With a patience no red Indian could have excelled, Bill repeated these tactics twenty or thirty times; but always with the same nicely balanced accuracy; with ample pauses between each fresh beginning; with mathematically accurate gauging of the precise provocation needed to shift Jan farther and farther into the wilderness without seriously and dangerously arousing his somnolent faculties.
But though he himself did not know it, and Bill could not possibly suspect it, it yet was a fact that something of wakefulness remained and grew through the intervals between Jan’s forced marches. It seemed that though he did most unwillingly move on and on at Bill’s cunningly given behests, Jan barely was roused from his heavy sleep into which he plunged fathoms deep every time he resumed the recumbent position. So it seemed. Thus Bill saw the outworking of his devilishly ingenious tactics. And could Jan have understood any challenge on the subject, he would have admitted that this was the way it worked.
And now, toward the end of Jan’s twentieth or thirtieth move, when his subconsciousness was simply one ache of continuous boding discomfort, while still his outer consciousness barely permitted the lifting of his heavy eyelids, now Bill, that incarnation of calculating watchfulness, gathered up his magnificent muscles for the act which should bring the first instalment of his reward, the guerdon of his season of super-canine self-mastery. In another second or so Jan would sink down again to sleep. Bill did not snarl or growl. He needed no trumpet-call. He made no more sound than a cat makes in leaping for a bird. Yet he rushed upon the blinking, half-comatose Jan as though impelled thereto from the mouth of a spring cannon.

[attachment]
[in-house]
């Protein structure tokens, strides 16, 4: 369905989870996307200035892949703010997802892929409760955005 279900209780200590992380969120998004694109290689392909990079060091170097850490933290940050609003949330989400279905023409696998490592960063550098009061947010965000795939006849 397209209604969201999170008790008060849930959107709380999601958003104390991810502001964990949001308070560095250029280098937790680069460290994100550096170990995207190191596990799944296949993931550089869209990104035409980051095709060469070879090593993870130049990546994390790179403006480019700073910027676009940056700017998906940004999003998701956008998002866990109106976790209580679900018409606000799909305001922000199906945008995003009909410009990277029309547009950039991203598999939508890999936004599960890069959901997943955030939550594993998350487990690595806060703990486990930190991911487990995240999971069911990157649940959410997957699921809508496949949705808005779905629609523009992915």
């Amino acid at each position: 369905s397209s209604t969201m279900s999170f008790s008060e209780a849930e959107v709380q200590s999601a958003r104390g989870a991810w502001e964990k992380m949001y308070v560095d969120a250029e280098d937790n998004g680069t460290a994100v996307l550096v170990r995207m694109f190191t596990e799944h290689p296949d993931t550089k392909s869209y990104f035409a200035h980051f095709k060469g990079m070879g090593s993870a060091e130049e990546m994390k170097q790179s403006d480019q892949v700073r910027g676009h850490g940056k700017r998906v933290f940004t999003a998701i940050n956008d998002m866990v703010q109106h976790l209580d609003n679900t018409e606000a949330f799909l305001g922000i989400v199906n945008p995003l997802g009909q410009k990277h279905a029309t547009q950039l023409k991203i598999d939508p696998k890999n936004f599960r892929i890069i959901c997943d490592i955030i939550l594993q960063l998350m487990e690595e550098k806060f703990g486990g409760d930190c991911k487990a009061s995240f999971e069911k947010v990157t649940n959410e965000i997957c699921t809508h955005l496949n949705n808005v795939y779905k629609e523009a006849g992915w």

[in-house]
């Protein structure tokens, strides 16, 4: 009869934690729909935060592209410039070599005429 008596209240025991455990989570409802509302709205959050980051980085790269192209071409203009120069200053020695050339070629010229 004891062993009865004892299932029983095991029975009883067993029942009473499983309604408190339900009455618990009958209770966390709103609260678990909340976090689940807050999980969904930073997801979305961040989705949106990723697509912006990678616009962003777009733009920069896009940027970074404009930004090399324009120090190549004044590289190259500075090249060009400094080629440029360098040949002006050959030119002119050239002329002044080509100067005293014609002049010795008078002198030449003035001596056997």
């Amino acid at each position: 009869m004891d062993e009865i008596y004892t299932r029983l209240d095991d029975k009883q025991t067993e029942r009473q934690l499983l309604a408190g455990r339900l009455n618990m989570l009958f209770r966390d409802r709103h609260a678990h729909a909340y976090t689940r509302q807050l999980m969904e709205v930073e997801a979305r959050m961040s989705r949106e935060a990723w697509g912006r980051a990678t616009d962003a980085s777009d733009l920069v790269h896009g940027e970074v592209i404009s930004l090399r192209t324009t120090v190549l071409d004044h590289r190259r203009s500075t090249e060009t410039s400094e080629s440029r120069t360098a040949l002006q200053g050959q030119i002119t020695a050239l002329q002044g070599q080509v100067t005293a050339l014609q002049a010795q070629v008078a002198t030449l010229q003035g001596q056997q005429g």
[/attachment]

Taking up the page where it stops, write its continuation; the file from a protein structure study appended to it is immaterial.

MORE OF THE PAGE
There was no possibility that in his then condition Jan could withstand the shock of that furious impact. And he did not. Indeed, he spun through the air feet uppermost, and Bill, in his eyes a cold flame of elation, knew that when he did reach earth it would be to yield the throat-hold at which your fighting-dog always aims, and to die the death which he, Bill, had long pictured for the usurper of his office.
THE FIGHT IN THE WOODS
The one thing for which Bill had made no allowance was the thing of which he could not possibly have any knowledge; the strength of Jan’s subconscious self which had now been wide awake for some time.
During the fraction of time which Jan’s body spent in mid-air this subconscious self of his worked several miracles simultaneously. It jagged the whole of Jan’s outer consciousness into the widest wakefulness. It explained to him the inner meaning of most things that had happened since Jean shot the moose. And acting through a muscular system which, always fine, had been made well-nigh perfect during the past six weeks, it succeeded in accomplishing the patently impossible and bringing Jan to earth again almost erect, certainly on his four feet and with spread jaws pointing toward Bill—instead of landing him on the broad of his back where Bill had quite properly and logically expected to see him.